Rhode Island's Ryan Vanasse agrees with Baillargeon's recollection of Gordon's comment, "If you stay too long in a division as you're coming up through, you can learn bad habits. Personally, I think I might have stayed too long at various points during my career," he explained. Unlike the "Jeff Gordon Generation" competitors who cut their racing teeth before their permanent teeth were in, Vanasse, 24, got involved in the sport the old fashioned way - as the son of a racer. "I'd always been around racing, my dad used to drive, so I learned about the sport by watching him and helping in the shop."

At 14 he climbed in a 4-cylinder car at Hudson (NH) Speedway and raced against adults since there wasn't a kid's class. "I don't feel that I'm at a disadvantage (as a young driver on the track) since I didn't have the karting experience. Sure, I would have liked to do it. I've found that, no matter what your background, there's a learning curve you go through, especially when you go touring," he finished.

Scott Payea, 24, from Milton, VT came up through the ranks at Barre, Vermont's Thunder Road Int'l Speedbowl and Airborne Speedway, Plattsburgh, NY. The '05 ACT Tour Rookie of the Year started in the 4-cylinder Street Stocks before moving to the Tiger Sportsman class. Surprising most, he moved directly to the traveling Tour with no Late Model experience. By the end of his first season there were few doubters where his talent was concerned - Payea secured fourth in the season-long standings with a finishing average of 7.6, which included an impressive five top fives. "There's a huge difference between a kart and a car," he explained, "I would've like to get into driving earlier, to learn the finesse areas, how to pick a good line. That's the kind of thing a kid can learn at a young age," Payea finished.

Nineteen year-old Ryan Nolin, who has been racing against Payea for several years, agrees with his rival, "I've driven a kart a couple of times, and at Thunder Road you're going flat out all the way around, single file. I feel I learned more about driving in traffic in my Street Stock although I learned the most about racing in the Tiger Sportsman. I don't feel I'm at a disadvantage since I didn't run a kart," he finished. Young Nolin also broke the Thunder Road track record during Booth Bros/HP Hood Pole Qualifying and was one of just three to turn in a sub-13 second lap. Nolin began his career at 14 in a Street Stock.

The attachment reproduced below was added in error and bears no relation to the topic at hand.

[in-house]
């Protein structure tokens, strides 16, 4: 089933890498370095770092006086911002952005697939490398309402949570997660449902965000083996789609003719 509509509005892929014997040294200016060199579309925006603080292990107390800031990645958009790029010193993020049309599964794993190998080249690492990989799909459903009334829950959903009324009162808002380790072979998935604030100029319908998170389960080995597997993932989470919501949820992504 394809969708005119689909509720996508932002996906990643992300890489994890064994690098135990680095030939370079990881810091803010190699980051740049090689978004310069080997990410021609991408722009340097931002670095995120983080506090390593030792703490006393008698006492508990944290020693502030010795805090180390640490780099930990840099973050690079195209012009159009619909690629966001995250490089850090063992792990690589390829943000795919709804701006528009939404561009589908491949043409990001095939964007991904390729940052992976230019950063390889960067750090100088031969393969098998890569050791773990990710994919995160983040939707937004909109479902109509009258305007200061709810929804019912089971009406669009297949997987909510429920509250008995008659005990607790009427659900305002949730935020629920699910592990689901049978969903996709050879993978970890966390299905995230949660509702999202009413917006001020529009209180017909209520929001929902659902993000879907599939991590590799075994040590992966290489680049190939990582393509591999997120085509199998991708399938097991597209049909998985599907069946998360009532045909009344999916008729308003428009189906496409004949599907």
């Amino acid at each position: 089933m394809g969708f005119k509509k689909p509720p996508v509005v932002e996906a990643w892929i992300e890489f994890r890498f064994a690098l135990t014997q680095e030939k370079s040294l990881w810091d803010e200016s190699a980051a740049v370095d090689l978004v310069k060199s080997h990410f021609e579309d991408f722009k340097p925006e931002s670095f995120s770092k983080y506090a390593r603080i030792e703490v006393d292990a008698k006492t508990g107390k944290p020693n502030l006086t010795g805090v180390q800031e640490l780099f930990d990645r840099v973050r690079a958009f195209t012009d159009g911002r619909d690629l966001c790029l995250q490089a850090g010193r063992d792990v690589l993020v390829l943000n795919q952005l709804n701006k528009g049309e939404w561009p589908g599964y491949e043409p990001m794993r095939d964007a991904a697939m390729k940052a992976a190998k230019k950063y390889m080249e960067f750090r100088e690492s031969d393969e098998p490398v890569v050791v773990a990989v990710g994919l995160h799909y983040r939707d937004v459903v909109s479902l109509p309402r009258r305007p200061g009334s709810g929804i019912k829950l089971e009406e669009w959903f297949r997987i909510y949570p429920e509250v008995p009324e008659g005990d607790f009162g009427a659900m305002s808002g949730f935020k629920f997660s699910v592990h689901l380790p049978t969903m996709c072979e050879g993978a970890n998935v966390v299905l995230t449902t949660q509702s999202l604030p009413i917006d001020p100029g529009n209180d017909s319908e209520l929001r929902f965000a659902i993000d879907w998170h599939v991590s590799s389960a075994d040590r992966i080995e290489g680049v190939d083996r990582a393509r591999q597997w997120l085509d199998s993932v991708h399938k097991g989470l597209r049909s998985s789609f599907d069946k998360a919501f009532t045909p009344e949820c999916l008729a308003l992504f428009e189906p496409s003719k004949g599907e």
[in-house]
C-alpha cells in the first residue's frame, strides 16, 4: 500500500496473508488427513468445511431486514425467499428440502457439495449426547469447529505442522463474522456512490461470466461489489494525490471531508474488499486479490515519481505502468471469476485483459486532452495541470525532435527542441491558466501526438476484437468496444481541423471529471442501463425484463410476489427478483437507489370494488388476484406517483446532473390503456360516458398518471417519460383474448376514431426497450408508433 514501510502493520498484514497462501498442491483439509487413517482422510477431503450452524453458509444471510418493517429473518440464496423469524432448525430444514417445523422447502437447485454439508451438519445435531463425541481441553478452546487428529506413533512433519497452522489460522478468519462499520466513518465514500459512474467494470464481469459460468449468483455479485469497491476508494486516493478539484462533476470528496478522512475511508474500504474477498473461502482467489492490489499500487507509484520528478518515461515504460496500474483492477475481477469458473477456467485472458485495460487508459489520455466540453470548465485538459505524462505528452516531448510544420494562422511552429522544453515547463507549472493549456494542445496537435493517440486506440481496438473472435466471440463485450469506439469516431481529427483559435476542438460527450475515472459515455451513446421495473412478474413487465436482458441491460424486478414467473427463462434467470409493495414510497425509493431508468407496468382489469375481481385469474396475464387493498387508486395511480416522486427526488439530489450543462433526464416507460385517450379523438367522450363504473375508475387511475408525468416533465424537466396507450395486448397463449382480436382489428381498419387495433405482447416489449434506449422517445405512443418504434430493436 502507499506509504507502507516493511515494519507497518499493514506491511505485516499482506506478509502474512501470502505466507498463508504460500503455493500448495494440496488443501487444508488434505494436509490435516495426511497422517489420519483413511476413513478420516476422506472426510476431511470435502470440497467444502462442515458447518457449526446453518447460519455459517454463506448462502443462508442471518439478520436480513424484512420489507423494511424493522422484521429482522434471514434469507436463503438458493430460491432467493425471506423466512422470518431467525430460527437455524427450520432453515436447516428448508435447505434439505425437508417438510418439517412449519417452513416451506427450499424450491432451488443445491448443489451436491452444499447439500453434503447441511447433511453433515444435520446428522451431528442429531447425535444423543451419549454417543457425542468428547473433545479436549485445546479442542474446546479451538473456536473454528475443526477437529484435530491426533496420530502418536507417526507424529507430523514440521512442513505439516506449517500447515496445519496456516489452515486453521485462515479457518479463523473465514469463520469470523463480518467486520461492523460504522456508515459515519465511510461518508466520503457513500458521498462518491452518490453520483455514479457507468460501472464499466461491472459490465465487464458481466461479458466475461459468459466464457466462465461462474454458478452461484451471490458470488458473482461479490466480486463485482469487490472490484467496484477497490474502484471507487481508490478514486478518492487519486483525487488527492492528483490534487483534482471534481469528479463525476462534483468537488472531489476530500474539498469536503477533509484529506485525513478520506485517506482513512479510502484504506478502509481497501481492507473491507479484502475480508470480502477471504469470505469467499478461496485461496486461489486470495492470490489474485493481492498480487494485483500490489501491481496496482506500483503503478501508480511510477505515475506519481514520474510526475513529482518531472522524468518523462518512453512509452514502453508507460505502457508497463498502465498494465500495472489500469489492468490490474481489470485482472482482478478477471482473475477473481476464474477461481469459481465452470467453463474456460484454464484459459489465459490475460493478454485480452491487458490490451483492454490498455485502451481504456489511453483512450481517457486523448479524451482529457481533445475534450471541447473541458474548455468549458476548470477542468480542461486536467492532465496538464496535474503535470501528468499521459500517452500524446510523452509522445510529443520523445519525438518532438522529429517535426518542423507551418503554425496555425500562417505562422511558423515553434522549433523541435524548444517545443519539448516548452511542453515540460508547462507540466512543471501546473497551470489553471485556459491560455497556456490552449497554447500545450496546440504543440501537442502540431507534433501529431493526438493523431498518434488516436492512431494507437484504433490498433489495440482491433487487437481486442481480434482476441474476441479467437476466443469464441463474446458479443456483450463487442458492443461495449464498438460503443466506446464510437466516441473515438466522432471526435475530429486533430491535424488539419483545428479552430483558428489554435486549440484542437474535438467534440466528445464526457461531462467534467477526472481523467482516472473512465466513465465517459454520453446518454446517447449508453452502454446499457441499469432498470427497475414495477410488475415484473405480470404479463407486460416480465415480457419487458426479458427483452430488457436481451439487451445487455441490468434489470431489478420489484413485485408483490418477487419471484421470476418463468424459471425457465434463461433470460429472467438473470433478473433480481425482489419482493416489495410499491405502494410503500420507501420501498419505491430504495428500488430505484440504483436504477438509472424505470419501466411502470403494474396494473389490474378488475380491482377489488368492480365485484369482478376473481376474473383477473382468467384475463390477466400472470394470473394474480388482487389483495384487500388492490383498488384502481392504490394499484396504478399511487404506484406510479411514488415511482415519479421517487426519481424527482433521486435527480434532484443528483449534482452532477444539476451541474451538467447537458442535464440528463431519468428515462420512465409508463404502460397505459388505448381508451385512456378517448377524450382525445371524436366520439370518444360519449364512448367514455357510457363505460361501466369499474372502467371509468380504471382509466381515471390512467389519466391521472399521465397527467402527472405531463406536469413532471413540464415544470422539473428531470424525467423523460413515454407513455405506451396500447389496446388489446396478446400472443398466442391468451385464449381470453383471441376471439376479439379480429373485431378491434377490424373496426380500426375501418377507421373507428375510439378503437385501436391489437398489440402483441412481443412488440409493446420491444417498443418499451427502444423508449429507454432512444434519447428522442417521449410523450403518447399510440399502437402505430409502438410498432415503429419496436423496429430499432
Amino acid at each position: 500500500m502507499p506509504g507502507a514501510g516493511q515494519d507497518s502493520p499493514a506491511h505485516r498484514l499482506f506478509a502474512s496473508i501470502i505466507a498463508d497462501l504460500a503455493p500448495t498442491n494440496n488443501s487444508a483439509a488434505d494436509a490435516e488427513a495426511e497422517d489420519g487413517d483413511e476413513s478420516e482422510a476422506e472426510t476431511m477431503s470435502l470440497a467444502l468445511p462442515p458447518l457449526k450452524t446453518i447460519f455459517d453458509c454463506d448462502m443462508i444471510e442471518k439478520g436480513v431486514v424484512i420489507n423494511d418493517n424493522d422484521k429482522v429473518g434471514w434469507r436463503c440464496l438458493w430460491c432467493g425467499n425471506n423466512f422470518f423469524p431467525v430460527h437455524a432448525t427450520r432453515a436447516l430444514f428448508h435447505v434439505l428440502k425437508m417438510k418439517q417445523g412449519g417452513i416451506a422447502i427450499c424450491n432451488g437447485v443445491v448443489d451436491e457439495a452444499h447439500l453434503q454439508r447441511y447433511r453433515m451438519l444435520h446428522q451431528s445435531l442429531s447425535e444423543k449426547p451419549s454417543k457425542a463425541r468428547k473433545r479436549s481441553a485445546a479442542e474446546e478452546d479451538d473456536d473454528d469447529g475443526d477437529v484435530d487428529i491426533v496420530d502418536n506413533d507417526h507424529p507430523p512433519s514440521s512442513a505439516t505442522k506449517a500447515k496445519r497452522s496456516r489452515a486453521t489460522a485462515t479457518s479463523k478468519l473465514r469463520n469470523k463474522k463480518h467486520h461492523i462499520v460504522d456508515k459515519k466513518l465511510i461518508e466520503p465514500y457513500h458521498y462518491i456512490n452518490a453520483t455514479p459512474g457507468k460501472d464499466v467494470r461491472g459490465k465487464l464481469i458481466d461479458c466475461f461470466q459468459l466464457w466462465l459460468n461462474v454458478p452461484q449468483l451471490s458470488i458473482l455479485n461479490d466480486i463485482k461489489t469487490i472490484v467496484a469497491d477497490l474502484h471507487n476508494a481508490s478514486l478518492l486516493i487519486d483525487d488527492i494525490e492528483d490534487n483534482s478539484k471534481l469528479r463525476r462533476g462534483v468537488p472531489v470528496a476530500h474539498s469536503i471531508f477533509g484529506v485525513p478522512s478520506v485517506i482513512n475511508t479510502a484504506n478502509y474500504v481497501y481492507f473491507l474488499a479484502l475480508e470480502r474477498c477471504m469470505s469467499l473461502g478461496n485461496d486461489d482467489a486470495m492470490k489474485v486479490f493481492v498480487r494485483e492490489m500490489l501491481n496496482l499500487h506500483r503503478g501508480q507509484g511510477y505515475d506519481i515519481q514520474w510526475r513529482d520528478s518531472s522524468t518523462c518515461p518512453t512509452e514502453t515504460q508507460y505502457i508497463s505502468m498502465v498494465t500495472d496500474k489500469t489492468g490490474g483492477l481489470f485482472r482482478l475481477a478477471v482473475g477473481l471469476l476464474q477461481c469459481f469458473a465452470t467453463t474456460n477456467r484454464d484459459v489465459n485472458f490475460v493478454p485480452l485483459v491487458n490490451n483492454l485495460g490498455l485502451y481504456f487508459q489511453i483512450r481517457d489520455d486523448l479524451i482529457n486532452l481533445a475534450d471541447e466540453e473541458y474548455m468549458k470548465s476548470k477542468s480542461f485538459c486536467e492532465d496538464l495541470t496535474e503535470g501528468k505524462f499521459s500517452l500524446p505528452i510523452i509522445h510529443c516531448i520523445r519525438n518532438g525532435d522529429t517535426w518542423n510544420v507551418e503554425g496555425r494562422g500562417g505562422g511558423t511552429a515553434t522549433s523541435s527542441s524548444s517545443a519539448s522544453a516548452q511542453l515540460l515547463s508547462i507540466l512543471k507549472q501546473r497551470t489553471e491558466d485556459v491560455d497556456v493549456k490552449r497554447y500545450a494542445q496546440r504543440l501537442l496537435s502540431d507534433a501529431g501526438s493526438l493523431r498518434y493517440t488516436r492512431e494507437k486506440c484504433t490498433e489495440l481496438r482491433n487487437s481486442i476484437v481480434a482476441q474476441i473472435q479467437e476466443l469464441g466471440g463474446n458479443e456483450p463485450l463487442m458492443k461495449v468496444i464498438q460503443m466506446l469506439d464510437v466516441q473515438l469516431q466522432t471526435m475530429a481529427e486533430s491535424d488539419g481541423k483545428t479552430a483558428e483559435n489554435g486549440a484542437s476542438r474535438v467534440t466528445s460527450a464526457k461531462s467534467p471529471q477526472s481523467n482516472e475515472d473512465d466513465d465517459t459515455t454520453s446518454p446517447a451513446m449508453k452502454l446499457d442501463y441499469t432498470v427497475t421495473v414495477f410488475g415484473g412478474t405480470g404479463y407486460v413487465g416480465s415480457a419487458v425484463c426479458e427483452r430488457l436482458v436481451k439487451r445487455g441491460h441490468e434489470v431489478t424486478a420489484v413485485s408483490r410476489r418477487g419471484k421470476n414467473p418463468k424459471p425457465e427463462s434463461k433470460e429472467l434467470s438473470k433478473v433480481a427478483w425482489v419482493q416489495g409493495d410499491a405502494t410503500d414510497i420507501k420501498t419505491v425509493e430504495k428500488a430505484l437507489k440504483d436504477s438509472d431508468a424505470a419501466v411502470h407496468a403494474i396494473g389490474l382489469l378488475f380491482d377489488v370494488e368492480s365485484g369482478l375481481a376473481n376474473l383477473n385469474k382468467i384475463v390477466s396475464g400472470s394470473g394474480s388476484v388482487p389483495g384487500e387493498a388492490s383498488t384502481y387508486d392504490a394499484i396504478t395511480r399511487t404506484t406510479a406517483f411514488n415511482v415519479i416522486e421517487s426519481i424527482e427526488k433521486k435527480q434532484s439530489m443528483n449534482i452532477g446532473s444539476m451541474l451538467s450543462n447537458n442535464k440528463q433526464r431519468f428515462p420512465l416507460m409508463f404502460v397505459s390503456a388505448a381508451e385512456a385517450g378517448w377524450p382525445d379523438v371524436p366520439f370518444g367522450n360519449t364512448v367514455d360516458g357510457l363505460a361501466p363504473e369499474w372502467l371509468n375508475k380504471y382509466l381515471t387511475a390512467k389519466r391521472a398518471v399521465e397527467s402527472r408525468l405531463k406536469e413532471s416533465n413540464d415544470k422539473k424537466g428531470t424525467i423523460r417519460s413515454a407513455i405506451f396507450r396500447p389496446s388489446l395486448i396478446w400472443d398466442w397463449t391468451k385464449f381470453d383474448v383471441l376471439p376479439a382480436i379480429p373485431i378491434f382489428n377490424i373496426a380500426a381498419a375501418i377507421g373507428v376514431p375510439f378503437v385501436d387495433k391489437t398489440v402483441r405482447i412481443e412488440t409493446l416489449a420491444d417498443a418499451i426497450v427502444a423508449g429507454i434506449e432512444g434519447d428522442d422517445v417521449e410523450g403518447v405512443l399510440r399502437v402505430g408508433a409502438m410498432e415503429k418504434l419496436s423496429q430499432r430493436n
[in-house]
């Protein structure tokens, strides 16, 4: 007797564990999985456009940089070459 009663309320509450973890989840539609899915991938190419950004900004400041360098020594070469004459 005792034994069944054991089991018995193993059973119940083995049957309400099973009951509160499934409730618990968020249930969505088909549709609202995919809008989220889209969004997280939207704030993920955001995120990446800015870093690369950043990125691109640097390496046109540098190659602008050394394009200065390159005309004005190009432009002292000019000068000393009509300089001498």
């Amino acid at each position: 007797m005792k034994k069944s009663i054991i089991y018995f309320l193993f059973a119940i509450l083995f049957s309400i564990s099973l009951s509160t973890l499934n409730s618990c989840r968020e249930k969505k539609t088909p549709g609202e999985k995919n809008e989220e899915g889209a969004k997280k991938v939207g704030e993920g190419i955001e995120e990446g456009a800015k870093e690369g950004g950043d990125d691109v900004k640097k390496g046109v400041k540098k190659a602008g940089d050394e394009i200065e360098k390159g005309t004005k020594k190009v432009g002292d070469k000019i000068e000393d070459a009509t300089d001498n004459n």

ACT president Tom Curley reflected on the young talent who attempted to qualify for the 43rd annual New England Dodge Dealers Milk Bowl, "Those in the last youth movement, Jamie Fisher, Dave Pembroke, Eric Williams, John Donahue, Cooper MacRitchie, were a group in their 20s. They've spent a number of years getting their programs to the position where they can take the reins from the Pete Fecteau, Joey Laquerre, Dave Whitcomb, Phil Scotts of the world. This new group, their successes have come quicker, although possibly not easier. Much of this is due to ACT's Late Model maturity."

He continued, "The younger kids being successful can be attributed to, 1) their prior racing experience - they have seat time, and 2) the ACT leadership had recognized how important the youth movement is to establish longevity. I don't know when we've has as talented a group as this. First there was Dave Dion, Beaver and Bobby Dragon, Dick McCabe. Then Crouch and Rosati. Cyr and Brent Dragon. Now Pole and Nolin - it's neverending.

"The next area to watch is to see what kind of impact the "outsiders" will have on the Tour in the future. Having new growth from the outside is healthy. Some drivers may find it's not as easy to change old habits from a weekly track to what makes sense for a Tour," Curley finished.

It appears that Jeff Gordon had a point, ` You can't stay anywhere more than three years'.

The New England Dodge Dealers Milk Bowl's traditional pre-race ceremonies will begin at 1:00 pm on Sunday, October 8. Immediately following the pre-race festivities, Joey Pole will lead the 30-car field to green in the first 50-lap segment of the New England Dodge Dealers 43rd annual Milk Bowl.